How to position state and local government workers for success in 2021
- By Brian Roach
- Jan 07, 2021
Public-sector agencies are in a tricky spot. Due to significant pandemic-related impacts on 2020 tax revenue, current challenges will only continue to mutate and persist throughout 2021. The Catch-22 of it is this: Government agencies (especially on state and local levels) will likely have significantly smaller budgets than at any time in recent history, while it’s never been more important they make significant investments in their workforces.
In fact, COVID-19 has continually validated the need for digital government. Agencies that already had modern technology platforms in place -- those that allowed them to adapt to new working realities and maintain operational continuity -- have leapt further ahead, while the digital “have-nots”-- whether due to budgetary or regulatory challenges, outdated workplace culture or competing priorities -- have only become more hamstrung. The time to close the gap must be now.
How can agencies step up and keep up in the new year? Ultimately, it comes down to embracing digital tools and approaches that elevate, equip and empower employees to succeed, no matter what the “new reality” looks like.
Even prior to COVID-19, technology and workforce trends were already quickly encroaching upon standard operating procedures at most government agencies. Observe the following:
- Staffing shortages are common in the public sector, especially in key areas like cybersecurity, acquisition management and data science.
- The gap between public- and private-sector talent is growing.
- Ages of IT pros at government agencies are increasing rapidly, with fewer young people set to replace retiring senior staff.
Leaders facing these challenges at the local and state levels must tackle them head-on by prioritizing employees and their experience -- and altering the culture of public service going forward.
Many public-sector leaders already know what they must do. Forty-four percent indicated in a recent IDC report that talent excellence in a collaborative and innovative culture should be a priority. A recent Oxford Economics survey found more than half of leaders believe employee satisfaction has the greatest influence on organizational strategy and success. Still, only about 22% have completely executed decisions that would improve employee experience.
This is why learning and development initiatives -- grounded in speed, cost and overall efficacy goals -- are critical to closing any related gaps. By allowing employees to embrace higher value work, L&D strategies can simultaneously modernize and humanize local and state agencies looking to operate in more agile and responsive ways, to both internal and external factors.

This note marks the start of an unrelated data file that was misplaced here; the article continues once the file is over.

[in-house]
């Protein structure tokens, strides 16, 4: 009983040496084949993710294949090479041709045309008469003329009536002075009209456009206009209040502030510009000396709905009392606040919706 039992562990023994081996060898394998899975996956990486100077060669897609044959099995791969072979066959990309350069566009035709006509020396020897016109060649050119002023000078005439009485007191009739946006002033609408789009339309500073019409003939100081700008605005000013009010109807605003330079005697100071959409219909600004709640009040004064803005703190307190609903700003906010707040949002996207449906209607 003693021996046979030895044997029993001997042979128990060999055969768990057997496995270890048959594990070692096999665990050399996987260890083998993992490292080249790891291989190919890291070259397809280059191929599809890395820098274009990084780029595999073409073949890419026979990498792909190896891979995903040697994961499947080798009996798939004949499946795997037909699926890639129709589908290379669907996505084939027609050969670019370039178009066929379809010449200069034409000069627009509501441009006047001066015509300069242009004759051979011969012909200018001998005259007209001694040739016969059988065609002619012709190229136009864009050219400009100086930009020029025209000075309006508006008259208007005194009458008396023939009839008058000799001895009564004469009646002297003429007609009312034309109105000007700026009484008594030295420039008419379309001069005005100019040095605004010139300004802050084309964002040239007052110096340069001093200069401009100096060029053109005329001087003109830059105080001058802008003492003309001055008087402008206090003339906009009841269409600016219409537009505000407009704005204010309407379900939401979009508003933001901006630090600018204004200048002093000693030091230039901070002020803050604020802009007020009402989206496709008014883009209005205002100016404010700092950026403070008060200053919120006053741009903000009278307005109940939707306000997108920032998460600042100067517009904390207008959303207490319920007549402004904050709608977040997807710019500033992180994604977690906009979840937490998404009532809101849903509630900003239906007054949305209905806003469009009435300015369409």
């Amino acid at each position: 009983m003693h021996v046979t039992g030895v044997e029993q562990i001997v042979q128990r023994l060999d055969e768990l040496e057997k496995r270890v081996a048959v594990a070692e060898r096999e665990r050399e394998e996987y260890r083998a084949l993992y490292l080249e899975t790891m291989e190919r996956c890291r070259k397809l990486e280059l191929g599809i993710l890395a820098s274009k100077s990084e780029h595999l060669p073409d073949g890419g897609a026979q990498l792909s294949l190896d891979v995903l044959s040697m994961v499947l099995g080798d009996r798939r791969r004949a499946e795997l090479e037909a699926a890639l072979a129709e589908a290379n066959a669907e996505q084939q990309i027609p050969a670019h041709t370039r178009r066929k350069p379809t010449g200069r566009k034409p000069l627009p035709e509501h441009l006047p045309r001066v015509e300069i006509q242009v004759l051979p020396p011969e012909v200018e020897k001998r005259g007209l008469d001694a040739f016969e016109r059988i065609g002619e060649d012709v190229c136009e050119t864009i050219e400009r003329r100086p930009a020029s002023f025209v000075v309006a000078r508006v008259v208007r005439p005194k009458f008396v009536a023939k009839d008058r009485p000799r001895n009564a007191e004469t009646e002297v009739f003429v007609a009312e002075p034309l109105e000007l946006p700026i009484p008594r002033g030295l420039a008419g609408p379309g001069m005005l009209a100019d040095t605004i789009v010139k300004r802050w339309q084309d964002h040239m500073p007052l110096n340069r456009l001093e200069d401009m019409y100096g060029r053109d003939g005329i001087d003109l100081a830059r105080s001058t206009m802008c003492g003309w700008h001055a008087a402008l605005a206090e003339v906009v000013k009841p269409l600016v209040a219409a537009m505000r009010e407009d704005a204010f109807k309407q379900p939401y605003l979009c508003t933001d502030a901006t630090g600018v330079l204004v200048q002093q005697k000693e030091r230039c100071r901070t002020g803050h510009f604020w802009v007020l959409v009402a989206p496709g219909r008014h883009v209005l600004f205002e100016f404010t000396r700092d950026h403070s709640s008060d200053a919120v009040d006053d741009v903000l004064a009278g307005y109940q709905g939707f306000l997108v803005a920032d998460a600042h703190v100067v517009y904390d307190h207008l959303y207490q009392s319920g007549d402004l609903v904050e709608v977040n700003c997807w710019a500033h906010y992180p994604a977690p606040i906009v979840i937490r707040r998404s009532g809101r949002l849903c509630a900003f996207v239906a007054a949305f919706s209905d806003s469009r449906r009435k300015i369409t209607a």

All the cultural and experiential shifts an agency could ever want mean nothing without the accompanying technological capabilities necessary to support them. According to the IDC DX Leader Sentiment Survey last year, 25% of agencies worldwide had yet to develop the capabilities required to run a digital enterprise.
State and local agencies must continue working to close that gap in 2021. That means digitizing and consolidating internal data and processes so tasks are integrated and simplified. It means adopting emerging technologies like artificial intelligence, machine learning and robotic process automation to eliminate repetitive and tedious tasks and allow employees to focus on more strategic work. It means embracing data and analytics to improve short- and long-term internal efficiencies and cost savings. And it means asking employees about their experience and listening to understand what they need to best do their jobs.
Tying these corresponding cultural and technological investments together positions agencies for a stronger, digitally focused and employee-centered future -- one where everyone can come together to put the efforts into action. For instance, here are some state and local government agencies who have stepped up amidst the tumult of 2020:
The IT team in Orlando, Fla., spent the better part of three years working on the city’s digital transformation. Prior to the pandemic, they had already compiled a list of 300 different services that could be at least started online, such as reserving parks, reporting potholes, requesting new garbage bins and more. During the pandemic, the team has continued to study and improve their tools and technology, using feedback from citizen satisfaction surveys.
Illinois recently implemented digital ERP software, effectively transforming the way its government agencies operate statewide. Fifty-four state agencies have successfully migrated to an enterprise platform, accounting for nearly 90% of the state’s overall annual budget. To execute, the state focused on three main categories: finance, analytics and human capital management.
At the outset of the COVID-19 crisis, Portland, Ore., quickly realized it needed to adjust its typical protocol for responding to emergencies. Manual processes that worked for short-term incidents simply couldn’t manage the long-haul demands of the pandemic. The city refined its use of its HR software so it could more easily move team members to new positions, manage schedules and assign roles and responsibilities. Thanks to the flexibility and speed of a cloud-based solution, Portland was able to streamline the complexity of the emergency staffing process and focus, above all else, on helping community members.
A number of state and local government agencies are also modernizing the contact tracing process, as they work to keep citizens safe from COVID-19.
State and local agencies may have to contend with legacy technology and complexity to move the employee experience forward. But the reality is simple: They must invest in the future today so that those employees can build a better future tomorrow.
Brian Roach is managing director, U.S. regulated industries, at SAP North America.